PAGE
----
What temporary, language-related issues was Shakespeare working through when he wrote Love’s Labours Lost? Is this some final attempt to erase the stigma of a mere player daring to match wits with the university men? The taffeta phrases of the King of Navarre and his lovesick companions, the hyperverbal sallies of Don Adriano de Armado and the pedantic garrulity of Holofernes the schoolmaster generate a dense cloud of language that is often impenetrable. Shakespearean comedy is fragile enough already, often depending on a degree of cultural empathy that no audience can be expected to have at hand, but in LLL, the comedy seems hopelessly anchored in its period. It’s a play I want to enjoy, but that alienating language fog and the equally obnoxious attempts of most productions to compensate for it leave me discouraged.
Some versions fill in the gaps by dropping the play in a different time period, for example Branagh’s film. But that doesn’t solve the problem, it merely stuffs in bits and pieces of a different play. LLL is not set in Europe in the late 30s or in 1915 (a stage production I once saw) and I feel as if something essential has been destroyed by adding the more familiar surroundings. As with The Phoenix and the Turtle, I am much more content to grant Shakespeare’s world its integrity, however odd and opaque it might sometimes seem.
And Argo is the right place to find that treatment. The Argo recording of LLL has possibly the best cast of the series, certainly the best I’ve reviewed so far in this blog. Throughout, I find subtleties in characterization and line delivery that surprise me. Derek Godfrey’s King wants to be taken seriously, but has from the outside a distracted, dizzy air that thwarts his best efforts – a gently funny performance. Gary Watson as Berowne gives that usually intolerable smart-ass an unexpected sweetness and depth. Tony Church’s Holofernes is ultimately too sincere and vulnerable to offend, and he scores a fine little moment when he seems genuinely hurt by the snide remarks of the audience at his Pageant of the Nine Worthies. Robert Eddison’s Boyet is pitch-perfect – a polished, witty, deferential old courtier. Max Adrian’s Armado may lack the true braggart’s overstated conviction in his own prowess (he’s not even pretending to be a warrior or even Spanish for that matter), but he has no trouble being fantastical. Michael Bates recreates his 1954 Old Vic Costard and adds wily rustic to his gallery of Shakespearean clowns, neatly complemented by the drily taciturn Constable Dull of Peter Woodthorpe.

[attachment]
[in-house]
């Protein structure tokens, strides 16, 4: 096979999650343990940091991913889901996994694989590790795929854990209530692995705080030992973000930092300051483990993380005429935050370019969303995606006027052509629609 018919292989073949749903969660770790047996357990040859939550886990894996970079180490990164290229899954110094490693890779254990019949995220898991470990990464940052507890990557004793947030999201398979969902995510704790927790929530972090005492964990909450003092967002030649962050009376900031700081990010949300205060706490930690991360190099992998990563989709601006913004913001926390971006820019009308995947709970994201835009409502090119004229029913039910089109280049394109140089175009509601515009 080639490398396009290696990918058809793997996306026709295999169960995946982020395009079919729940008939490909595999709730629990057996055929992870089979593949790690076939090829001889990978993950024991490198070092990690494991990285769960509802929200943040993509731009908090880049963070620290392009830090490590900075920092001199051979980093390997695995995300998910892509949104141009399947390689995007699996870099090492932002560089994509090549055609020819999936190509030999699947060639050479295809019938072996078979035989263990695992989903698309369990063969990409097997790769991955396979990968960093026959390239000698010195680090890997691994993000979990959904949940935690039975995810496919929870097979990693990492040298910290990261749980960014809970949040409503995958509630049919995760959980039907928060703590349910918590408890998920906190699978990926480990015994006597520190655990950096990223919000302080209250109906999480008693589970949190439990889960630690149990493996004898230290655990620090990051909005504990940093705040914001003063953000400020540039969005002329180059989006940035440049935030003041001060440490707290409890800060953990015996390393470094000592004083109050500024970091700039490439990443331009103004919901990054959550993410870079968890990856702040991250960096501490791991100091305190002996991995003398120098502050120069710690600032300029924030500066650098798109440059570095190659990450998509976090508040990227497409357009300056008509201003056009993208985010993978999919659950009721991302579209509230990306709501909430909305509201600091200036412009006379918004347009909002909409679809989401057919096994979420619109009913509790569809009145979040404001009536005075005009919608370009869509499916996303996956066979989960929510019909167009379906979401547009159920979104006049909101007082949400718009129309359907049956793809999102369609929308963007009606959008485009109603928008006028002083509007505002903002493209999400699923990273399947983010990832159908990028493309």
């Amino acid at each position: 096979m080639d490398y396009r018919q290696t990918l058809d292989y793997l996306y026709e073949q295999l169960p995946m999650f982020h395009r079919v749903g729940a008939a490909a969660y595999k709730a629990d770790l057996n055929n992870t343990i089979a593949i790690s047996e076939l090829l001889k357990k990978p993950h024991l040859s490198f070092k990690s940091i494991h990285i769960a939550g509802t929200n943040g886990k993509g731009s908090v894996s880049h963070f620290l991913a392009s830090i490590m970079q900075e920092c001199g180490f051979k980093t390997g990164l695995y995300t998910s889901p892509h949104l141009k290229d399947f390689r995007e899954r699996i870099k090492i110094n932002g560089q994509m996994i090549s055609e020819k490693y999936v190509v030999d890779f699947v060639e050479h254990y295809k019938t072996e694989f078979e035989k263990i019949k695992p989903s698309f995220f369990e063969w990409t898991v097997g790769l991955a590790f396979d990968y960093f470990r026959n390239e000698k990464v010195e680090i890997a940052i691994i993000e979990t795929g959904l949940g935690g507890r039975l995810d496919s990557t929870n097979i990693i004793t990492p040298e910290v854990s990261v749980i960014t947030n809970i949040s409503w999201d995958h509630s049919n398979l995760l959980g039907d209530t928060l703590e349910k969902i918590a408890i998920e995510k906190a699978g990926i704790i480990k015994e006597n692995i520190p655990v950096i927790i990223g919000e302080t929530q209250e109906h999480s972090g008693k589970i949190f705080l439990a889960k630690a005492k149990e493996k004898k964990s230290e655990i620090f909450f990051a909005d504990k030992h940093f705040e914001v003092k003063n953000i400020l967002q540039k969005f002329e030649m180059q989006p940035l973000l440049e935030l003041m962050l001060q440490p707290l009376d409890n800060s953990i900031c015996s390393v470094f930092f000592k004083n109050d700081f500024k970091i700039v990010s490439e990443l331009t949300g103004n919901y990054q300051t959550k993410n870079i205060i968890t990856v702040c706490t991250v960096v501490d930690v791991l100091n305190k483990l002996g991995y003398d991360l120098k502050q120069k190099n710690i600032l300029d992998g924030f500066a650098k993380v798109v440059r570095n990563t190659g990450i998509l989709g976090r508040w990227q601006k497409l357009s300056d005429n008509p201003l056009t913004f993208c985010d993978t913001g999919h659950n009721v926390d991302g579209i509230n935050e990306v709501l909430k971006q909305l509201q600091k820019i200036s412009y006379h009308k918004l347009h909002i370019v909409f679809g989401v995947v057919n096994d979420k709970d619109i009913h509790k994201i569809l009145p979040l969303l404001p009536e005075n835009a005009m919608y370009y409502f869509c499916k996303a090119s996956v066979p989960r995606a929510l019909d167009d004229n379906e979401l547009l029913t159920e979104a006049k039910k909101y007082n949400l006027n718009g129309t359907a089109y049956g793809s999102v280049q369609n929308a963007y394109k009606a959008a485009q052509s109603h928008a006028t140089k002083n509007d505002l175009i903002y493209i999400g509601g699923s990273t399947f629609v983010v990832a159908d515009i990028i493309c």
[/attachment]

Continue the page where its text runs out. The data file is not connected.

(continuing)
Best of all are the four visiting ladies from France. The Princess of France, in Janette Richer’s hands is an amusing mixture of authority and girlishness – her irritation when she realizes that Costard has cornered her into admitting that she’s the “thickest” of the ladies is delightful. Prunella Scales finds in Rosaline more than a mere early sketch of Beatrice in Much Ado – her agenda is deeper than mere banter, and while she is witty throughout, she keeps a serious side as well – she lays the groundwork perfectly for her final, serious speech to Berowne. The other two ladies are Diana Rigg and Susan Maryott, the former at the very beginning of her long and distinguished career; the latter, nearly at the end (sister of director John Schlesinger and a very promising actress, she would die tragically at the age of 30 before the last Argo recording was released).
In all, the performers more than compensate for the play’s difficulties. The story of four young noblemen and their vow of scholarly seclusion, foiled by the visit of four irresistably charming ambassadors from the court of France is allowed to unroll in all its perplexity and peculiar beauty, without compromise or distraction. Director Rylands’ approach to the plays is amply vindicated here, the poetry fully supported by performers he has clearly drilled to perfection.
Love’s Labours Lost with Derek Godfrey, Gary Watson, Janette Richer, Prunella Scales, Max Adrian, Michael Bates, Peter Woodthorpe, Robert Eddison and Tony Church.